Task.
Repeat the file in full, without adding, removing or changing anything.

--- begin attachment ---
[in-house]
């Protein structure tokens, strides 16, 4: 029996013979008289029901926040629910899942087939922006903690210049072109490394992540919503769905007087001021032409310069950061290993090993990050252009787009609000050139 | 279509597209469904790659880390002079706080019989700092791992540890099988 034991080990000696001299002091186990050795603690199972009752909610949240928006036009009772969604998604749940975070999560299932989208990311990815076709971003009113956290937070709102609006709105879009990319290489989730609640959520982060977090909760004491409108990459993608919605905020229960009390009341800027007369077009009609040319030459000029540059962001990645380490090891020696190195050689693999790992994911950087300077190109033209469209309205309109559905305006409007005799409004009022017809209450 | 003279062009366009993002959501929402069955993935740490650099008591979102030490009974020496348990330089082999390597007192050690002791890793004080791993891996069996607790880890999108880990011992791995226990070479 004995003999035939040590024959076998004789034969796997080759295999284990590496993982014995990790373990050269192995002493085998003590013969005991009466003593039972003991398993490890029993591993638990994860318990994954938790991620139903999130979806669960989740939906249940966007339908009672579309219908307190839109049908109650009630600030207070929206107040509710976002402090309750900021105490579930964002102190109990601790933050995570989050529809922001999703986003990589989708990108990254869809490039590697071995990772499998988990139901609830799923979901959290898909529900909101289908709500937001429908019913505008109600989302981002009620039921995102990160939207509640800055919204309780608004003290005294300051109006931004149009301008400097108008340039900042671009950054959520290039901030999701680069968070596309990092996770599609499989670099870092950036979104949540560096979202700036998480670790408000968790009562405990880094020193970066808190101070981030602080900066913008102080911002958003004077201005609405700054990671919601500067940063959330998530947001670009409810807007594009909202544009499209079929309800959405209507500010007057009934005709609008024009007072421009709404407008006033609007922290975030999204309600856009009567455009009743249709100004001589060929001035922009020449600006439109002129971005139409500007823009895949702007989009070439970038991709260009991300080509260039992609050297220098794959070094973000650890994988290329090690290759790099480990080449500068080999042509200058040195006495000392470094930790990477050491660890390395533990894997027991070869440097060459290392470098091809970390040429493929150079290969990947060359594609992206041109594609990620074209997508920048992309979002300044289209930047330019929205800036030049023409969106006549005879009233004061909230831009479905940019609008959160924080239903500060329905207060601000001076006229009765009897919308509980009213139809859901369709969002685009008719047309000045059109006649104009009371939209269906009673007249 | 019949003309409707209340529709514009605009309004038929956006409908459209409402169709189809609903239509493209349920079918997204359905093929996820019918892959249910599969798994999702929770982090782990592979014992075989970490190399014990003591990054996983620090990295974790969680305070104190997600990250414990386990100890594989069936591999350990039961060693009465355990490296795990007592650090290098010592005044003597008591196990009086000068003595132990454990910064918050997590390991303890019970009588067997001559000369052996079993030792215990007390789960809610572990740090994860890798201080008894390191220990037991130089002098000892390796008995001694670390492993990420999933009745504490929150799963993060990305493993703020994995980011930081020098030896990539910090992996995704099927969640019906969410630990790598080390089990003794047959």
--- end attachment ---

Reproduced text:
[in-house]
């Protein structure tokens, strides 16, 4: 029996013979008289029901926040629910899942087939922006903690210049072109490394992540919503769905007087001021032409310069950061290993090993990050252009787009609000050139 | 279509597209469904790659880390002079706080019989700092791992540890099988 034991080990000696001299002091186990050795603690199972009752909610949240928006036009009772969604998604749940975070999560299932989208990311990815076709971003009113956290937070709102609006709105879009990319290489989730609640959520982060977090909760004491409108990459993608919605905020229960009390009341800027007369077009009609040319030459000029540059962001990645380490090891020696190195050689693999790992994911950087300077190109033209469209309205309109559905305006409007005799409004009022017809209450 | 003279062009366009993002959501929402069955993935740490650099008591979102030490009974020496348990330089082999390597007192050690002791890793004080791993891996069996607790880890999108880990011992791995226990070479 004995003999035939040590024959076998004789034969796997080759295999284990590496993982014995990790373990050269192995002493085998003590013969005991009466003593039972003991398993490890029993591993638990994860318990994954938790991620139903999130979806669960989740939906249940966007339908009672579309219908307190839109049908109650009630600030207070929206107040509710976002402090309750900021105490579930964002102190109990601790933050995570989050529809922001999703986003990589989708990108990254869809490039590697071995990772499998988990139901609830799923979901959290898909529900909101289908709500937001429908019913505008109600989302981002009620039921995102990160939207509640800055919204309780608004003290005294300051109006931004149009301008400097108008340039900042671009950054959520290039901030999701680069968070596309990092996770599609499989670099870092950036979104949540560096979202700036998480670790408000968790009562405990880094020193970066808190101070981030602080900066913008102080911002958003004077201005609405700054990671919601500067940063959330998530947001670009409810807007594009909202544009499209079929309800959405209507500010007057009934005709609008024009007072421009709404407008006033609007922290975030999204309600856009009567455009009743249709100004001589060929001035922009020449600006439109002129971005139409500007823009895949702007989009070439970038991709260009991300080509260039992609050297220098794959070094973000650890994988290329090690290759790099480990080449500068080999042509200058040195006495000392470094930790990477050491660890390395533990894997027991070869440097060459290392470098091809970390040429493929150079290969990947060359594609992206041109594609990620074209997508920048992309979002300044289209930047330019929205800036030049023409969106006549005879009233004061909230831009479905940019609008959160924080239903500060329905207060601000001076006229009765009897919308509980009213139809859901369709969002685009008719047309000045059109006649104009009371939209269906009673007249 | 019949003309409707209340529709514009605009309004038929956006409908459209409402169709189809609903239509493209349920079918997204359905093929996820019918892959249910599969798994999702929770982090782990592979014992075989970490190399014990003591990054996983620090990295974790969680305070104190997600990250414990386990100890594989069936591999350990039961060693009465355990490296795990007592650090290098010592005044003597008591196990009086000068003595132990454990910064918050997590390991303890019970009588067997001559000369052996079993030792215990007390789960809610572990740090994860890798201080008894390191220990037991130089002098000892390796008995001694670390492993990420999933009745504490929150799963993060990305493993703020994995980011930081020098030896990539910090992996995704099927969640019906969410630990790598080390089990003794047959």